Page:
One of the more common ailments that affect a dog’s eyes is corneal ulcers. Just like it sounds, a corneal ulcer is an open sore on the outer layer(s) of the cornea – the clear tissue on the front of the eye.

How does a dog get a corneal ulcer?
There are endless ways in which a dog can get an ulcer in his cornea. In fact, anything that causes a disruption to the outer layers of the eye can cause an ulcer to develop.

This includes trauma like scratches, bites, and even your dog rubbing or scratching his face too aggressively to foreign bodies like dirt and shampoo, and bacterial and viral infections.

What are the symptoms of an eye ulcer in dogs?
Clues that your dog is suffering from a corneal ulcer vary from mild to severe. Because injuries of the eye can quickly lead to loss of vision and eye hemorrhaging, it’s important to know what to look for.

Symptoms of corneal ulcers include:

·       Excessive eye tearing and/or weepiness

·       Squinting and flinching

·       Swelling around the eye

·       Pawing and rubbing of the eye

·       Cloudy appearance to the eye

·       Lethargy

·       Reduced appetite

How to diagnose a corneal ulcer in dogs
First and foremost, schedule a visit to your veterinarian. Your vet will perform an exam on the eye(s) and use dye to make any ulcers visible under a blacklight. After seeing the ulcer, the vet will be able to determine what type of ulcer your dog is suffering from.

The best-case scenario is an uncomplicated (or simple) ulcer. These types are primarily contained in the outermost layers of the cornea and are considered superficial. With early detection and intervention, these ulcers can heal within 10 days after the use of some topical eye drops or gels.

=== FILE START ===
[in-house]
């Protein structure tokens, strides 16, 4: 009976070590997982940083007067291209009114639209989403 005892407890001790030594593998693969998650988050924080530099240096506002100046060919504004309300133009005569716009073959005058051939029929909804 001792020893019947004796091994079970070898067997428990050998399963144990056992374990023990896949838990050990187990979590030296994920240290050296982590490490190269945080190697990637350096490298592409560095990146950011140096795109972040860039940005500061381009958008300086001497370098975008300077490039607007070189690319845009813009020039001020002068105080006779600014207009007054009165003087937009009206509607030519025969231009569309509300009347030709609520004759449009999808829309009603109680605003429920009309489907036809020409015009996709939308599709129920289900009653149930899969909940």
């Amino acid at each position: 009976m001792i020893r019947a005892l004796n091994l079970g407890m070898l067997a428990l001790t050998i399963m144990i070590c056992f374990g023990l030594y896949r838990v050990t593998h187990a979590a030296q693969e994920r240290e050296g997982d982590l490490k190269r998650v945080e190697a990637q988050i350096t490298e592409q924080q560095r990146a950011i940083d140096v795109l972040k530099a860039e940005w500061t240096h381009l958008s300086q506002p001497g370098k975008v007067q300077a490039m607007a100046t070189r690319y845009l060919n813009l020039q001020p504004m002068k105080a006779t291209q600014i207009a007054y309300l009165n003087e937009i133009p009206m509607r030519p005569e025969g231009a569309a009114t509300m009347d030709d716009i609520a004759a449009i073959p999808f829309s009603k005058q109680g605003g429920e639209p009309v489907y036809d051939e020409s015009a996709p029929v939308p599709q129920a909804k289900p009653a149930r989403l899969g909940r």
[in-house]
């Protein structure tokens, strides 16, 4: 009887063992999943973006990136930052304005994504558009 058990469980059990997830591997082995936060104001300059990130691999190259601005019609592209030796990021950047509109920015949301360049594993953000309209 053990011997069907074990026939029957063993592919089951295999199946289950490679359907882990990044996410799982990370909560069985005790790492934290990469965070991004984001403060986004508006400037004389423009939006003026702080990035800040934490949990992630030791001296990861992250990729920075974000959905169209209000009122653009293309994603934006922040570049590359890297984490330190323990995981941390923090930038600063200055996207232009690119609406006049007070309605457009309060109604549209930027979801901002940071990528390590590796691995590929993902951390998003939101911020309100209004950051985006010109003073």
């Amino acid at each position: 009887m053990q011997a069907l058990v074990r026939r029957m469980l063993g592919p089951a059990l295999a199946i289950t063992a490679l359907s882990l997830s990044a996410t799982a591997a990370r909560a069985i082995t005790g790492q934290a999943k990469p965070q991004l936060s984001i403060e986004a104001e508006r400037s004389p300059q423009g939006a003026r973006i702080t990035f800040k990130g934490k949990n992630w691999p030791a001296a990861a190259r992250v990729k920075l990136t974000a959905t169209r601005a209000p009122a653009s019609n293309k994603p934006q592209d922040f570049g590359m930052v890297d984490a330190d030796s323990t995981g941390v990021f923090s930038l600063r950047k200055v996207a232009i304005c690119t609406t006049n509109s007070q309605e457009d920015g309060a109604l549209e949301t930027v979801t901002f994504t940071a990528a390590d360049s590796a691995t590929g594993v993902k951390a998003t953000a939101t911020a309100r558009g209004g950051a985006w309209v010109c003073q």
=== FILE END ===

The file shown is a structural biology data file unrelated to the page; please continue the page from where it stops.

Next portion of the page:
Complicated ulcers are when the ulcer penetrates the deeper layers of the cornea and becomes infected. The types of complicated corneal ulcers include chronic or persistent ulcers, corneal foreign bodies, and stromal ulcers which affect the deepest layer of the eye.

Treating corneal ulcers in dogs
The severity of your dog’s corneal ulcer will determine his treatment. For simple ulcers, treatment includes topical antibiotics most given in the form of eye drops several times daily along with pain medication.

Complicated or persistent ulcers require additional treatment including more topical antibiotics given every few hours, oral antibiotics, pain medication, and the use of an e-collar to help protect the injured eye. You may also need to frequently visit your vet for continued check-ups and monitoring.

If this fails, then debridement would be the next step your veterinarian would take. This procedure entails your vet using an abrasive Q-tip or barbed instrument to scrub the eye and remove dead cells from the ulcer in an attempt to encourage full healing. As a last resort, veterinary eye specialists may recommend surgery.

Recovery from a corneal ulcer
Most corneal ulcers come with a great prognosis and heal within 10 days. The more complicated the ulcer, the longer the healing time – which varies from weeks to months. To get the best possible recovery timeline, you should strictly follow your vet’s directions and protect your dog’s injured eye to the best of your ability.

If you fear your dog’s vision is being compromised or healing is slow, always consult your vet.